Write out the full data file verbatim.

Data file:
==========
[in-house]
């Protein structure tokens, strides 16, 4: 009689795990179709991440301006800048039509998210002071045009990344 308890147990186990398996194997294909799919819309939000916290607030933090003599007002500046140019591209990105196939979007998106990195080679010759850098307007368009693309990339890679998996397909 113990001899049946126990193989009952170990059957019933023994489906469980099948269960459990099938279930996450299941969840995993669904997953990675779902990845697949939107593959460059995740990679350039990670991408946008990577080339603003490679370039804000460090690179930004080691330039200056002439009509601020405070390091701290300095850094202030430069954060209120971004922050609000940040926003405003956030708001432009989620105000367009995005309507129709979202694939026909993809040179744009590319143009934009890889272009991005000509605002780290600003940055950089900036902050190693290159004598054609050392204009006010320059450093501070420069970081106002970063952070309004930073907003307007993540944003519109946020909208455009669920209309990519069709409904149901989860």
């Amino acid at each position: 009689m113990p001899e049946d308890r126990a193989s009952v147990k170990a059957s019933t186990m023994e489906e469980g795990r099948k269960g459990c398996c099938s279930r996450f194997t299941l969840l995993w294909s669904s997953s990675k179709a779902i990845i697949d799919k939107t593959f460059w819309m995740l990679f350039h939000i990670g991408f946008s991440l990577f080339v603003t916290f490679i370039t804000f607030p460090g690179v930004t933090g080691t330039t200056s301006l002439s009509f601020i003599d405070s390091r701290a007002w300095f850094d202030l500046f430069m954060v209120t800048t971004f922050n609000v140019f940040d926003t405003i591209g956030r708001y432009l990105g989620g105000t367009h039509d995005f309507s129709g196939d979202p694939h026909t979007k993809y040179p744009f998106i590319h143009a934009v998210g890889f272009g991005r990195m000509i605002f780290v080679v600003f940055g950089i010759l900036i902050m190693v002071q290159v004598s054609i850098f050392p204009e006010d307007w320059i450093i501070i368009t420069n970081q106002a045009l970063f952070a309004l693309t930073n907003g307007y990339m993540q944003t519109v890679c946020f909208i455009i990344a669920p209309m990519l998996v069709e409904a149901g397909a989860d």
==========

[in-house]
């Protein structure tokens, strides 16, 4: 009689795990179709991440301006800048039509998210002071045009990344 308890147990186990398996194997294909799919819309939000916290607030933090003599007002500046140019591209990105196939979007998106990195080679010759850098307007368009693309990339890679998996397909 113990001899049946126990193989009952170990059957019933023994489906469980099948269960459990099938279930996450299941969840995993669904997953990675779902990845697949939107593959460059995740990679350039990670991408946008990577080339603003490679370039804000460090690179930004080691330039200056002439009509601020405070390091701290300095850094202030430069954060209120971004922050609000940040926003405003956030708001432009989620105000367009995005309507129709979202694939026909993809040179744009590319143009934009890889272009991005000509605002780290600003940055950089900036902050190693290159004598054609050392204009006010320059450093501070420069970081106002970063952070309004930073907003307007993540944003519109946020909208455009669920209309990519069709409904149901989860």
């Amino acid at each position: 009689m113990p001899e049946d308890r126990a193989s009952v147990k170990a059957s019933t186990m023994e489906e469980g795990r099948k269960g459990c398996c099938s279930r996450f194997t299941l969840l995993w294909s669904s997953s990675k179709a779902i990845i697949d799919k939107t593959f460059w819309m995740l990679f350039h939000i990670g991408f946008s991440l990577f080339v603003t916290f490679i370039t804000f607030p460090g690179v930004t933090g080691t330039t200056s301006l002439s009509f601020i003599d405070s390091r701290a007002w300095f850094d202030l500046f430069m954060v209120t800048t971004f922050n609000v140019f940040d926003t405003i591209g956030r708001y432009l990105g989620g105000t367009h039509d995005f309507s129709g196939d979202p694939h026909t979007k993809y040179p744009f998106i590319h143009a934009v998210g890889f272009g991005r990195m000509i605002f780290v080679v600003f940055g950089i010759l900036i902050m190693v002071q290159v004598s054609i850098f050392p204009e006010d307007w320059i450093i501070i368009t420069n970081q106002a045009l970063f952070a309004l693309t930073n907003g307007y990339m993540q944003t519109v890679c946020f909208i455009i990344a669920p209309m990519l998996v069709e409904a149901g397909a989860d």